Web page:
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Why Democrats Are Donkeys and Republicans Are Elephants

donkey and elephant
How did the donkey and elephant end up as the symbols of the two major U.S. political parties? Leontura/Getty Images

When the Democratic Party gathered for its 2008 convention in Denver, Colorado, a live donkey named Mordecai was there to serve as the first official live mascot in the history of the Democratic Party. The "official 'asscot," as his owner Curtis Imrie called him, didn't deliver a memorable address to the party like Barack Obama did. But his presence provided a light-hearted moment at the Democratic National Convention (DNC).

The Republican Party, however, has never had a live elephant at one of its conventions. But a donkey being at the 2008 DNC raises a question. Where did these two symbols come from? Why do the Democrats choose to affiliate themselves with an oft-ridiculed member of the horse family? And how did the Republicans come to be represented by an ivory-tusked pachyderm?

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The origins of these two iconic political symbols were created by noted German-born political cartoonist Thomas Nast, whose drawings also helped create modern images of Uncle Sam and Santa Claus. Nast moved to New York City when he was 6 years old and displayed artistic ability at an early age.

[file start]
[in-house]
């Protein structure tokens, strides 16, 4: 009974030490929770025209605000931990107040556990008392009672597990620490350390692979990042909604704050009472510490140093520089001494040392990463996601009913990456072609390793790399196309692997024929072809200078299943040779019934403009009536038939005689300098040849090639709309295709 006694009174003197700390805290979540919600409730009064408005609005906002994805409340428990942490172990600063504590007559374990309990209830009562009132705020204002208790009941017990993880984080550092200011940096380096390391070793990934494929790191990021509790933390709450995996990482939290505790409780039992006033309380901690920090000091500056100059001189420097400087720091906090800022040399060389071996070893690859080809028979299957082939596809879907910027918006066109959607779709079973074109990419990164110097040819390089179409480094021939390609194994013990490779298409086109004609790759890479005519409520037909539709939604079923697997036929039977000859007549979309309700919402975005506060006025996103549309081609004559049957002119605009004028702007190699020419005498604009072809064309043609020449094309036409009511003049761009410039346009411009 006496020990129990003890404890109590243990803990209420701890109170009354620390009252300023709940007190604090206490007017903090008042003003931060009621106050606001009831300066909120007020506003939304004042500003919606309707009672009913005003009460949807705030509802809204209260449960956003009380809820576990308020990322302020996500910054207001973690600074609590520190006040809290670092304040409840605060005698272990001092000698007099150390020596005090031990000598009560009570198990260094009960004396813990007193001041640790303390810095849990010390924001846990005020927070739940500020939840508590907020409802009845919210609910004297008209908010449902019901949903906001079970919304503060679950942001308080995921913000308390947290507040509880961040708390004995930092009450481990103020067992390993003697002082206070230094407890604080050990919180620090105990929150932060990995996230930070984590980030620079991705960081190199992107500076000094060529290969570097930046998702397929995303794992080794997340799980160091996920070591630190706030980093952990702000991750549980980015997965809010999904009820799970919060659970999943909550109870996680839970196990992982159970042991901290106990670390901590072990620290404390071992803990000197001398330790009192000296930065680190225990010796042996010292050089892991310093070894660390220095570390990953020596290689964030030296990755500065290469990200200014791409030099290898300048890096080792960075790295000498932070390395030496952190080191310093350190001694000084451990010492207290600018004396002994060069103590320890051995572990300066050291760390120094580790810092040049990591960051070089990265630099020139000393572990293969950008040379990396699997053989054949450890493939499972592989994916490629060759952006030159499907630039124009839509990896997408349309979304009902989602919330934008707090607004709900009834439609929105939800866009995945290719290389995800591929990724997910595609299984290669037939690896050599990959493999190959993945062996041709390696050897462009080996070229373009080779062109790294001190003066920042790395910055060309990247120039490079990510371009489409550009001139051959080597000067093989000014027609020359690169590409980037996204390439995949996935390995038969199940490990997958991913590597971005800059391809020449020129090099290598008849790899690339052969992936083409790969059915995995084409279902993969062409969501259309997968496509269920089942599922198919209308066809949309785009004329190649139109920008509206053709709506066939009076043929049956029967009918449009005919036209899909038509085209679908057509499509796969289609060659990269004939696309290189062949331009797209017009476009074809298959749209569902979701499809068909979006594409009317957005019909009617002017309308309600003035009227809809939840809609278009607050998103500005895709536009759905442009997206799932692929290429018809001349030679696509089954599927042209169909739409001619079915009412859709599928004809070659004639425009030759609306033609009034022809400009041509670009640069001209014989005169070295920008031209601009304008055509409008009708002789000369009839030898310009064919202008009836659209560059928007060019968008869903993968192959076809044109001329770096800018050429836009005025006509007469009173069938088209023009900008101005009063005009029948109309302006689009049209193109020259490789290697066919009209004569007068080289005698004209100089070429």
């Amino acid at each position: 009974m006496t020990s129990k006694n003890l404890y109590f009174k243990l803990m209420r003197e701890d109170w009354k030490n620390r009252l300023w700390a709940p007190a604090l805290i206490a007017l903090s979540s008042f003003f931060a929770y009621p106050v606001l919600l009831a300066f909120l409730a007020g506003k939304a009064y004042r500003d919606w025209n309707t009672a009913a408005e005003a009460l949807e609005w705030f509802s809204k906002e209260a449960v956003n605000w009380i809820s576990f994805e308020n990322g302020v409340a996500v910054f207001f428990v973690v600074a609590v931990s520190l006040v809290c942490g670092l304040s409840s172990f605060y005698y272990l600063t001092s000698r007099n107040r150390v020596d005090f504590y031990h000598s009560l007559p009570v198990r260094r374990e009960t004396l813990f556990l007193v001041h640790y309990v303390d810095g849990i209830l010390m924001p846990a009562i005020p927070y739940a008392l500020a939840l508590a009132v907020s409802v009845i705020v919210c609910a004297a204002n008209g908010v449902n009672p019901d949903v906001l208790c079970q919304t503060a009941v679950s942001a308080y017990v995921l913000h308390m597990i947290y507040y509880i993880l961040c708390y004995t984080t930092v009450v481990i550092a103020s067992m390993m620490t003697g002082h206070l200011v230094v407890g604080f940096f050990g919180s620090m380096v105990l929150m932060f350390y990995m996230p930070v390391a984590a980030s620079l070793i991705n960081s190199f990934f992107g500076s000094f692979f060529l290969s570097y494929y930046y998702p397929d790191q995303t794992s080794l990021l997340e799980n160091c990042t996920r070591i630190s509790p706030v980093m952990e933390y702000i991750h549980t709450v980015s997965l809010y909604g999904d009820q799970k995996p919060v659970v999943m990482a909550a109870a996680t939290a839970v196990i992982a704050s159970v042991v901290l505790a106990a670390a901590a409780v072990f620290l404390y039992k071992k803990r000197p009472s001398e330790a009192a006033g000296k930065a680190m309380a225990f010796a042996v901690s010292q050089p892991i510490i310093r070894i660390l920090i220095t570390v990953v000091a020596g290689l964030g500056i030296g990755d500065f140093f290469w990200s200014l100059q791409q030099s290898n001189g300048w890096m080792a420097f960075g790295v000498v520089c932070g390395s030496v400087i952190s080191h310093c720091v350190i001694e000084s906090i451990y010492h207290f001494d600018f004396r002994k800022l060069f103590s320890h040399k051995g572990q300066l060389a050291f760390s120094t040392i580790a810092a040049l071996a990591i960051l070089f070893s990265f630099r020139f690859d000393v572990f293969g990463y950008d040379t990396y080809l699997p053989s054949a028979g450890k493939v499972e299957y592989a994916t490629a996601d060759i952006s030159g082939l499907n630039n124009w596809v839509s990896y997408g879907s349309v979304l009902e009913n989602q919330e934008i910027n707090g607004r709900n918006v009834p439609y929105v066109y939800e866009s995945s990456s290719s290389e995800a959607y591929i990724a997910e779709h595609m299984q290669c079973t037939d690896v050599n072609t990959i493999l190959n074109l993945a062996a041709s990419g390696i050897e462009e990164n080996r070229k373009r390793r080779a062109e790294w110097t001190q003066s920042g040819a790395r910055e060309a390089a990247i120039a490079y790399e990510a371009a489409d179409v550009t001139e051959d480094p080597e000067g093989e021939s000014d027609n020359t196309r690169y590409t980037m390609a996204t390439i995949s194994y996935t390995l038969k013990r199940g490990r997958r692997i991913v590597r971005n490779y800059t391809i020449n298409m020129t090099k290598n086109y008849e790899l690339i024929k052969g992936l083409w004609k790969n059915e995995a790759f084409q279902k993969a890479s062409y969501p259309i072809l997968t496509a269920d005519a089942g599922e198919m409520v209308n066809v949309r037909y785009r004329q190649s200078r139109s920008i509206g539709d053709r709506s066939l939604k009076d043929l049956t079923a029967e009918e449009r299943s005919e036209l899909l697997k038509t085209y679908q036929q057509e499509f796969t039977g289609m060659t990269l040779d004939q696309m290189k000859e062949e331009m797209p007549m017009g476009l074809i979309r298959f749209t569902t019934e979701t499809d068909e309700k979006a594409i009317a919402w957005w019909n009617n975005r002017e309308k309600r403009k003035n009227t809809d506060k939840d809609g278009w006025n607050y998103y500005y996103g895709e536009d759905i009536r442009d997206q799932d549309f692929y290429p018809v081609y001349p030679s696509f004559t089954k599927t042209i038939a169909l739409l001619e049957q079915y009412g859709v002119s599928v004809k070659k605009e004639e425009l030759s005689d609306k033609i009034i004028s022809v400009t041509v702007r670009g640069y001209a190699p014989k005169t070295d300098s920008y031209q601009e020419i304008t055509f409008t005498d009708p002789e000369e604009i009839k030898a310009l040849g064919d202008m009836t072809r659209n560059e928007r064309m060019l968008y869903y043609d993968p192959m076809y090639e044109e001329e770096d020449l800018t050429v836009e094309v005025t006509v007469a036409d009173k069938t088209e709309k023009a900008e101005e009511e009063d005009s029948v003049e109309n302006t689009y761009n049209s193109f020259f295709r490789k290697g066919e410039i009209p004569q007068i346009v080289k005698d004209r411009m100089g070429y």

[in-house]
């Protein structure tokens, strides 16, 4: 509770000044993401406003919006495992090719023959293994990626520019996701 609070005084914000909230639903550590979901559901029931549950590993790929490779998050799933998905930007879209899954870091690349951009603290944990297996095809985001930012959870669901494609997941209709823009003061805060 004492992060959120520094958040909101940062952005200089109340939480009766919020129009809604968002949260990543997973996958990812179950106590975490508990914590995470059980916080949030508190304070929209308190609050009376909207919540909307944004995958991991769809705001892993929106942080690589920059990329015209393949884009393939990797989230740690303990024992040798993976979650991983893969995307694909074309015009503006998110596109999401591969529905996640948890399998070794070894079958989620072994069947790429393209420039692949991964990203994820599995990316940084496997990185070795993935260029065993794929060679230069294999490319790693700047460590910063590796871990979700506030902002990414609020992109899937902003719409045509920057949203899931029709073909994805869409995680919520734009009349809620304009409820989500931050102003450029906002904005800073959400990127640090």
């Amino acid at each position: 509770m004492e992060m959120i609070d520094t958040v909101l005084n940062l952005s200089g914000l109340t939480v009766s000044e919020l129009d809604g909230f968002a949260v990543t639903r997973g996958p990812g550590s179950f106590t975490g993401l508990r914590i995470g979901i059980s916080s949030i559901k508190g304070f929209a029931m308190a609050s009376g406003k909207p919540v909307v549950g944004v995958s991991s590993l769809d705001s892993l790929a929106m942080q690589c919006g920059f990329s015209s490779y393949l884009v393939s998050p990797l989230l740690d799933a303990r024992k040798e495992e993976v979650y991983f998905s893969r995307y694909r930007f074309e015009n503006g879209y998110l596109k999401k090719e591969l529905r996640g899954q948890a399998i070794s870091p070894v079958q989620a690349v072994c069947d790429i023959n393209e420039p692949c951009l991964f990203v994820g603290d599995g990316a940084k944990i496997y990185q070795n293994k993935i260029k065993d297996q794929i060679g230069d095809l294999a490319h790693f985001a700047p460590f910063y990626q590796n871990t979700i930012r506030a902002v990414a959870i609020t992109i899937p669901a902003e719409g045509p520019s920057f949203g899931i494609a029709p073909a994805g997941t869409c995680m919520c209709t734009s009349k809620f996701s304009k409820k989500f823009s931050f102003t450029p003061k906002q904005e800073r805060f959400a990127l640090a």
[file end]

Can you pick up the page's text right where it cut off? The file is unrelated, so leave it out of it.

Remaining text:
Nast joined the staff of Harper's Weekly in 1862. By the time he left in 1886, he had not only stamped the elephant and donkey as political party symbols, he'd also become one of the most influential cartoonists in American history. By the time he used the donkey as a Democratic Party symbol, Nast was already a household name. He had ascended to fame with cartoons that confronted the Civil War, Reconstruction, immigration and the Tammany Hall political machine, eventually helping bring down the Boss Tweed ring.

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